The holy grail of fitness achievement: the Six-Pack. Sure, we all want that fit, toned abdomen and the self-confidence and health benefits that go with it. But how do you achieve those results? While there are countless exercises that promise to deliver results for your abs, few are as effective as reverse crunches. Reverse crunches require no special equipment, are easy to learn, and can give you the whole abs workout you are looking for. If you make sure that you perform the movement properly, you will get results without risking injury.
What Are Reverse Crunches?
A Variation on a Classic
Reverse crunches are a variation of the traditional crunch exercise. Crunches are usually performed lying on your back with your feet planted on the floor. In the traditional crunch, your lower half stays perfectly still while you engage your core to lift your head and shoulder blades off the ground. Reverse crunches bring the lower half of your body into the movement. With your feet off the ground, this slight variation of the crunch engages even more of your core muscles.
Upper Abdominal Workout
Both the standard crunch and the reverse crunch are meant to engage the upper abdominal core muscles. The motion of the head and shoulders coming off the ground is not an effort of the arms or neck, but rather the upper abdominal muscles are engaged to draw the upper body off the floor.
Lower Abdominal Workout
It is only the reverse crunch that also engages the lower abdominal muscles. With the feet off the ground and the hips being lifted off the floor, the lower abdominal muscles engage as to draw the lower half up.
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The reverse crunch is a great example of an exercise that is challenging and effective requiring no fancy equipment or help from another person. All you really need is a flat surface, and the space required to lie down and do a standard crunch. We recommend that you find a surface that is somewhat soft to prevent discomfort or injury to your lower back, but a simple yoga mat or soft carpeted floor would do just fine.
Even within the reverse crunch there are slight variations you can use depending on your fitness level. Small variations like putting your feet down after every rep, not lifting quite so high off the floor or even limiting the number of reps can make this move easier to achieve initially and help build your confidence. On the other hand, you can keep your feet off the floor and even extend them out parallel to the floor at each rep to increase the intensity. You can even use an inclined bench to start with feet below your shoulders to make your reverse crunches an extreme abs workout.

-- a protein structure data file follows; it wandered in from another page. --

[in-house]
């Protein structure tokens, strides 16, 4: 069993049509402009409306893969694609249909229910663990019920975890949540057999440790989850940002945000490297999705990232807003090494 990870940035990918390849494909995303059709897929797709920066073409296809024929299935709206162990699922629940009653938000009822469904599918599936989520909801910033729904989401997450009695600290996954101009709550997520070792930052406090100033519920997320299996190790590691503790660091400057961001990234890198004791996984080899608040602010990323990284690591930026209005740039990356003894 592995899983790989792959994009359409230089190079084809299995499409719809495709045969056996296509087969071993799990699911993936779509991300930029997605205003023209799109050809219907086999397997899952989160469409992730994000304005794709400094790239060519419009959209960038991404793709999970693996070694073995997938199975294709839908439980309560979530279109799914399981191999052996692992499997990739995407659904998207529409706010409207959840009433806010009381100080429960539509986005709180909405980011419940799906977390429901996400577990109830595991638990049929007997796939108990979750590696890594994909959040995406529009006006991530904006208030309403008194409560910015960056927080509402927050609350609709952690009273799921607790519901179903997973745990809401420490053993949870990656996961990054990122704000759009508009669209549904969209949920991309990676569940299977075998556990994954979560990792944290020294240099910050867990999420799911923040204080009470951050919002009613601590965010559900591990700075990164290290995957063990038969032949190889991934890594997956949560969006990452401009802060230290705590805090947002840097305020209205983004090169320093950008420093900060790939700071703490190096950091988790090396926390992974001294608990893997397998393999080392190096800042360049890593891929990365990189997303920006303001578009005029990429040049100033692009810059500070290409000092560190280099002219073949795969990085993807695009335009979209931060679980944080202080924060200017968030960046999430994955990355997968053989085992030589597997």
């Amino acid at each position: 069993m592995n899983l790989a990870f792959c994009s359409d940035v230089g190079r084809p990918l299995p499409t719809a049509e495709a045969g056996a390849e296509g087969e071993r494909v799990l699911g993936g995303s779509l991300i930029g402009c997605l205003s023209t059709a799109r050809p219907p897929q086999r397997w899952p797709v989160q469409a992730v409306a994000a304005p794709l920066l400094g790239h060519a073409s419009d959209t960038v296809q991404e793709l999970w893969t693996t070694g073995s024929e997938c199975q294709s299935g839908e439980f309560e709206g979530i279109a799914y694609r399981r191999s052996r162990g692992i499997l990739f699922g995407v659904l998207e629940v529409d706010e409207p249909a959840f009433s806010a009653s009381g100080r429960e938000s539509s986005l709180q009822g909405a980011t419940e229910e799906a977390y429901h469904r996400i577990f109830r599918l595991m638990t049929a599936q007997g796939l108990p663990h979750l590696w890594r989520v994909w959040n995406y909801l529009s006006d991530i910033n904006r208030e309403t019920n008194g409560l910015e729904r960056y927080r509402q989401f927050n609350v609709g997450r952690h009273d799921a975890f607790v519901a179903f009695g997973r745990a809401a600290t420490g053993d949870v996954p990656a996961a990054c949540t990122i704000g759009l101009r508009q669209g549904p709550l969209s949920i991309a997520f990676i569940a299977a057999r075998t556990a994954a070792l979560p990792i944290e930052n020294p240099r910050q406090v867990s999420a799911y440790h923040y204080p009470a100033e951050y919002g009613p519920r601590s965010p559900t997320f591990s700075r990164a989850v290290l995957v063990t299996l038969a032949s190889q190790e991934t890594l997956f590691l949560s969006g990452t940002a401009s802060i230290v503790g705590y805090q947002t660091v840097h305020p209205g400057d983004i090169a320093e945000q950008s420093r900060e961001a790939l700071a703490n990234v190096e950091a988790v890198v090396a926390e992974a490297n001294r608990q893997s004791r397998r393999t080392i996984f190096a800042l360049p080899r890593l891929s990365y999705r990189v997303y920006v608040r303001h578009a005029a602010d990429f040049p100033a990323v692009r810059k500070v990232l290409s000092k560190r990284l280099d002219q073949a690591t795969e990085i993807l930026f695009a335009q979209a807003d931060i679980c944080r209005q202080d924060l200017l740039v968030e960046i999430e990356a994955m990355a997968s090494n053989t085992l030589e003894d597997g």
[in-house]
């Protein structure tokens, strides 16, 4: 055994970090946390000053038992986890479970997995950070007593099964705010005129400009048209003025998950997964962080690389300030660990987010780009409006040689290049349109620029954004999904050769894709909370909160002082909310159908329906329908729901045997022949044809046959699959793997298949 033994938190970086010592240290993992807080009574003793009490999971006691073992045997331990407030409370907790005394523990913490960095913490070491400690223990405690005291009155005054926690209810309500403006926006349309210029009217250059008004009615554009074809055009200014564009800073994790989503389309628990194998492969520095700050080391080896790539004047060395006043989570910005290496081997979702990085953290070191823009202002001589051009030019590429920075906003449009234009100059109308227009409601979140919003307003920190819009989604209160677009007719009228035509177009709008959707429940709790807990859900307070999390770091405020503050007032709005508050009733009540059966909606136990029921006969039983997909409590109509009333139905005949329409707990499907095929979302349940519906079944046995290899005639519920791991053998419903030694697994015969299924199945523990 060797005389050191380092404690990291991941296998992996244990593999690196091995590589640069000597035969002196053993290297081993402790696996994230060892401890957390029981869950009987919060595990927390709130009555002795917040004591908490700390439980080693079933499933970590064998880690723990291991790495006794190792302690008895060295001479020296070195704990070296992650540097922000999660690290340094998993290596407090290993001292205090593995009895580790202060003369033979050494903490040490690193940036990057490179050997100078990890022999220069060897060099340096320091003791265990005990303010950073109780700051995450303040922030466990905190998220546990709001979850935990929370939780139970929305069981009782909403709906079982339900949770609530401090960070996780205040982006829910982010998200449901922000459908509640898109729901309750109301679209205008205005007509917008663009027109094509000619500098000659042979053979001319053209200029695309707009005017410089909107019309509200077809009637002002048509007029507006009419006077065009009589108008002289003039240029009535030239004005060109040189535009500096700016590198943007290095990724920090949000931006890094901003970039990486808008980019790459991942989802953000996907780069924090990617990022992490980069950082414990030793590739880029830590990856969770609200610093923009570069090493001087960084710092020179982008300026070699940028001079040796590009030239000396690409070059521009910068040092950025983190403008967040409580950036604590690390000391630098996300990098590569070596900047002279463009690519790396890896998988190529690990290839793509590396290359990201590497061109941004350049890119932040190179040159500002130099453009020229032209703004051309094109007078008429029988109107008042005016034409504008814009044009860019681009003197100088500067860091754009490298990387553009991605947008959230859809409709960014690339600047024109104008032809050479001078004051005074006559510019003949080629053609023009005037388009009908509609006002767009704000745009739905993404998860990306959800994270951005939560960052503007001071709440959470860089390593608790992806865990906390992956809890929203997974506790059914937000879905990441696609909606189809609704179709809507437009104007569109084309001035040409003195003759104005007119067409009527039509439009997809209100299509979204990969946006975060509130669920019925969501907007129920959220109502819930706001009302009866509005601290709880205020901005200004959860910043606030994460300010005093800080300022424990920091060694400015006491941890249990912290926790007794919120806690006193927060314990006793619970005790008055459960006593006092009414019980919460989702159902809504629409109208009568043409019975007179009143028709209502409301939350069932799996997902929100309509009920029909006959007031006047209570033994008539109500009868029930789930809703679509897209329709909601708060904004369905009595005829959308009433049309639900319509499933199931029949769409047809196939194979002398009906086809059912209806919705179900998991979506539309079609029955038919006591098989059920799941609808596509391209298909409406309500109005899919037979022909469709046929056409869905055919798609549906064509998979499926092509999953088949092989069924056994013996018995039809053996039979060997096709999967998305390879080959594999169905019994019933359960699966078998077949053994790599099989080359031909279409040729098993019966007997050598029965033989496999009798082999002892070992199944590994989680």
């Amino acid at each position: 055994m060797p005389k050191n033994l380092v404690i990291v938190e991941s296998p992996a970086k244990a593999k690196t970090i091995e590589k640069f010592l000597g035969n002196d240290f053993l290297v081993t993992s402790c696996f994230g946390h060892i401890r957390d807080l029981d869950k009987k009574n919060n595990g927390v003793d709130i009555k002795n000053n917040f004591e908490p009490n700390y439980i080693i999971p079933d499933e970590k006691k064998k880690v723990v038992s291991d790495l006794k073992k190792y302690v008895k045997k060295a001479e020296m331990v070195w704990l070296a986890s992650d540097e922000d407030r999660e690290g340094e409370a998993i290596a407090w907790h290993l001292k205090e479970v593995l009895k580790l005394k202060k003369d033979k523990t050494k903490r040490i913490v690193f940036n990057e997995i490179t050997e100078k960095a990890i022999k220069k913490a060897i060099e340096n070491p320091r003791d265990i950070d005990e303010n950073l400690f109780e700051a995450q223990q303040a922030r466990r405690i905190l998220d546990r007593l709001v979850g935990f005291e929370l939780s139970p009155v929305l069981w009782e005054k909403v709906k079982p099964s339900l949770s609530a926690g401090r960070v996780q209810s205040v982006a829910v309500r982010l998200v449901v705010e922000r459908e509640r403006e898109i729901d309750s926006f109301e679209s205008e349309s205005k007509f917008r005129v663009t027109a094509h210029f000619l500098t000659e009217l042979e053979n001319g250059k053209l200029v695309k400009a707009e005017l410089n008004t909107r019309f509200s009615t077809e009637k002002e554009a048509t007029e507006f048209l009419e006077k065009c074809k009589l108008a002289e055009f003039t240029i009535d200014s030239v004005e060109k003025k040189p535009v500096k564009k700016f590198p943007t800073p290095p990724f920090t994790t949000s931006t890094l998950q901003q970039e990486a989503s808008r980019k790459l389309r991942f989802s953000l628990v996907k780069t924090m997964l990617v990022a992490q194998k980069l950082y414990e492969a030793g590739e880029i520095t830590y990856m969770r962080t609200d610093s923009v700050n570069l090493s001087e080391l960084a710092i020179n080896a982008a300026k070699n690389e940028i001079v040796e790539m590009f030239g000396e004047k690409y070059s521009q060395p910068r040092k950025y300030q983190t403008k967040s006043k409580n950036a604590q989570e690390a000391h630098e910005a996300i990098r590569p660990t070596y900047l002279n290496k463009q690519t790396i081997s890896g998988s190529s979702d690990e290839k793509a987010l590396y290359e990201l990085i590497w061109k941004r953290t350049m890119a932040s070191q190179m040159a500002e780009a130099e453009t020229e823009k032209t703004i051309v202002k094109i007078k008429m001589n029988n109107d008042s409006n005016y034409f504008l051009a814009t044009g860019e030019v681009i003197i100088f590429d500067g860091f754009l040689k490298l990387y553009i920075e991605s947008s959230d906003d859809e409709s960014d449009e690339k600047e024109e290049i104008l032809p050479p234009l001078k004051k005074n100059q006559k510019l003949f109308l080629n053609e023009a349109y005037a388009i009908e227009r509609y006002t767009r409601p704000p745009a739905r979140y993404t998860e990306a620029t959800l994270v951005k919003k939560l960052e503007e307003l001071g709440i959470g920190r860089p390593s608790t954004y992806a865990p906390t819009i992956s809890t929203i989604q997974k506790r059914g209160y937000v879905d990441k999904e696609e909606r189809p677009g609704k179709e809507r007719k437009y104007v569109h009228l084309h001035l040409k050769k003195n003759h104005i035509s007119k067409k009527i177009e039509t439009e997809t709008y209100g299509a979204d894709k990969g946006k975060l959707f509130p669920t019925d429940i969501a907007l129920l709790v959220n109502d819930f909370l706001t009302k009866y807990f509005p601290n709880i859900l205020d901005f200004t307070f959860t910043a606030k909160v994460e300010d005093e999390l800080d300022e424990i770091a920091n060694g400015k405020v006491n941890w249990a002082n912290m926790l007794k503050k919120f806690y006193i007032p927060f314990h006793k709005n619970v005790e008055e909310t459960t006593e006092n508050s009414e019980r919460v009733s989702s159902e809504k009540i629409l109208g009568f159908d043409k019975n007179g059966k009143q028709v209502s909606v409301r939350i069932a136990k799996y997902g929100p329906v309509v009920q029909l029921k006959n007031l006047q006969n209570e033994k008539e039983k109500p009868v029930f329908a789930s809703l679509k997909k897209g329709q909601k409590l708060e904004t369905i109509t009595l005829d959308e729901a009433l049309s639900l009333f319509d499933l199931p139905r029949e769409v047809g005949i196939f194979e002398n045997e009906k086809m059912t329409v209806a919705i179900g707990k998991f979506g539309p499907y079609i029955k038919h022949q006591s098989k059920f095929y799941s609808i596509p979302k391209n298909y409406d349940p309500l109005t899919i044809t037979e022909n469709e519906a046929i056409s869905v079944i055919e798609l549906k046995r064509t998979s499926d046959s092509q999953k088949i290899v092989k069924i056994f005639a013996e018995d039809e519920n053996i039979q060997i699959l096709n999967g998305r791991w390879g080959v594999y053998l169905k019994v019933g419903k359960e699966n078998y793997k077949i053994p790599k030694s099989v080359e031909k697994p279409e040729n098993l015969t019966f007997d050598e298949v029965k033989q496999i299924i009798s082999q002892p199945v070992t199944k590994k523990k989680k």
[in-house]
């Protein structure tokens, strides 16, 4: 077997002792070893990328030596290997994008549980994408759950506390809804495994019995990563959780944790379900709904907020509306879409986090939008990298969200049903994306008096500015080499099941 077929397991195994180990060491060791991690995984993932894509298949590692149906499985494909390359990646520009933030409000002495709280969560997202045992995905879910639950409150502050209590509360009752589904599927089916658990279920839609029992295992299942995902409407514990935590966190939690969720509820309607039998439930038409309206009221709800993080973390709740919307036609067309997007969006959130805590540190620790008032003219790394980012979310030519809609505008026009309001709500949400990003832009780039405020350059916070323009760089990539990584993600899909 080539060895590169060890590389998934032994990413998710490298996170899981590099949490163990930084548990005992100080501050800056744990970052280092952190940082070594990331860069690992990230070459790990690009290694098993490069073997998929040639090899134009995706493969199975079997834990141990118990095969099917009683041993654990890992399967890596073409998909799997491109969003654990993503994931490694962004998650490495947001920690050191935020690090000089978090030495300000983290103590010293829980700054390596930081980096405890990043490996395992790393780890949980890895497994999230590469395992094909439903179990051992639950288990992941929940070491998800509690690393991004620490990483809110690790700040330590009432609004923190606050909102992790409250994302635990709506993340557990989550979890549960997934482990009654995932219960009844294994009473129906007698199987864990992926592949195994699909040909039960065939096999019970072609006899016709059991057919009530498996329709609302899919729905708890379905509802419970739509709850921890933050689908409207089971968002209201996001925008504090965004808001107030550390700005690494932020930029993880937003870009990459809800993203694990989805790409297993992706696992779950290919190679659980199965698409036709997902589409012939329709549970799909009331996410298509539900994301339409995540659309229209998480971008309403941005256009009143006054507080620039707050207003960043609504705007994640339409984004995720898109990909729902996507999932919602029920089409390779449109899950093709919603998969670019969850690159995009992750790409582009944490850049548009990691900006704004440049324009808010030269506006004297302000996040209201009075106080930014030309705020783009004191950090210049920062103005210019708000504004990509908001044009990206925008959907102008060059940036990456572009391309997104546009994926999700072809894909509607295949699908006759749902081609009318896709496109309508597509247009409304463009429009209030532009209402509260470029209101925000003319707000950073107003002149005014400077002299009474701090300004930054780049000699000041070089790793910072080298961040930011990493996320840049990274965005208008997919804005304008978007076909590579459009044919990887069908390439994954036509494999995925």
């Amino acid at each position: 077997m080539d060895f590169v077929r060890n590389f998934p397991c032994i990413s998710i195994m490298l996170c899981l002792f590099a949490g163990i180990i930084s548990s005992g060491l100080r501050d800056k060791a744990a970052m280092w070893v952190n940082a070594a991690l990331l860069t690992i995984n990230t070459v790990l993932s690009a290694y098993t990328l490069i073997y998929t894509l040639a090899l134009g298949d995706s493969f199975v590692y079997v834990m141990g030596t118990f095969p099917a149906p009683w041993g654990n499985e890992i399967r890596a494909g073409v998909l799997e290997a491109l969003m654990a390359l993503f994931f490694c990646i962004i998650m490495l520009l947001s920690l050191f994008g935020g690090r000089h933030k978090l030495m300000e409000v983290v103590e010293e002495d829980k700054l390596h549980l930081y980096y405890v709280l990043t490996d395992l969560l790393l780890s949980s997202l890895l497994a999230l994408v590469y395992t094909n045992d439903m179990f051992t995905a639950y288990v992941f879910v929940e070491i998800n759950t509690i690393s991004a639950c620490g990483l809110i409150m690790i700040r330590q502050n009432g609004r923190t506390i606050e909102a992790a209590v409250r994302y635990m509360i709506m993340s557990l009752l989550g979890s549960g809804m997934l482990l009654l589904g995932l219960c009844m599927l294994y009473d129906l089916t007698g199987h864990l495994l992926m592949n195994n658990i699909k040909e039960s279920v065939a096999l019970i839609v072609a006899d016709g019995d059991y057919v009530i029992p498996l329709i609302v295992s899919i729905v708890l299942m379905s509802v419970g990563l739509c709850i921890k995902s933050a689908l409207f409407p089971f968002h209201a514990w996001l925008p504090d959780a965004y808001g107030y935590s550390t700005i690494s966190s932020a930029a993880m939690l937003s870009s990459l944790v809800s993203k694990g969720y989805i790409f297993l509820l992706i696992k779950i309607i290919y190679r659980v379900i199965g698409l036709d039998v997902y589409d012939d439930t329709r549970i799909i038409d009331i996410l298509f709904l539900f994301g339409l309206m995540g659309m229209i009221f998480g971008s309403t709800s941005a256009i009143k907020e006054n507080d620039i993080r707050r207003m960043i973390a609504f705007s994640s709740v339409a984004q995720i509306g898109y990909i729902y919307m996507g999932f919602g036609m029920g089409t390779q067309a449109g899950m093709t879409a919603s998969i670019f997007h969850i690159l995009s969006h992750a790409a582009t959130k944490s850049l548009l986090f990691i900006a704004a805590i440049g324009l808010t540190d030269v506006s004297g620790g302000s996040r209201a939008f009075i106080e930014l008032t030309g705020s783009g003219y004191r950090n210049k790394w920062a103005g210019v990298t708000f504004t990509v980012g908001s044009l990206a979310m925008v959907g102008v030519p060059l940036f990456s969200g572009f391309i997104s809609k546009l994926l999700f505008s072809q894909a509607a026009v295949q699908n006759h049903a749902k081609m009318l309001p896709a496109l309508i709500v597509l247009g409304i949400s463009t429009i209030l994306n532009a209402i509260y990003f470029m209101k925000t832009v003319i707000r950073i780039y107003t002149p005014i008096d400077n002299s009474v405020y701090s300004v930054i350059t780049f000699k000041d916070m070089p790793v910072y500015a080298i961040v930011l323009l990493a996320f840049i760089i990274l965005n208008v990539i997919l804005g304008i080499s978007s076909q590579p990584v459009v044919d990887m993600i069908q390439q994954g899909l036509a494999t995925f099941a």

Who Should Do Reverse Crunches?
Reverse crunches are a great challenge to athletes of varying levels, strength, and ability. However, reverse crunches should be part of a larger arsenal of core strengthening exercises. If you have built up a fair amount of baseline core strength, the reverse crunch is a great addition to really shred those abs with even a few reps.
Also, if you already struggle with significant lower back pain, be careful as reverse crunches may not be right for you. If you spend lots of time on your feet each day, reverse crunches could be the perfect way to strengthen those lower abs that can be a troublesome area. They also place less stress on your lower back than traditional crunch exercises.
How To Do Proper Reverse Crunches
Take This Lying Down
Find a flat, safe surface and lie with your knees bent and feet flat on the floor. You can also perform reverse crunches on a padded bench or you can use a padded mat for additional protection of your back. Interlace your fingers and place them behind your head to provide support as you lift off the floor. Make sure you have a few feet of space around you to perform the movement. Now you are ready to go.
Protect Your Head
One of the most common incorrect ways to do a reverse crunch is to strain with your neck and pull your head up with your hands and arms. Remember that your hands are only in place behind your head to provide support as your head and shoulders lift off the mat. Straining and pulling with your hands not only risks injury to your neck, but it also does not properly engage your abdominal muscles and you will get less benefit from the exercise. It would be a shame to aim for those perfect abs only to end up with a pain in the neck!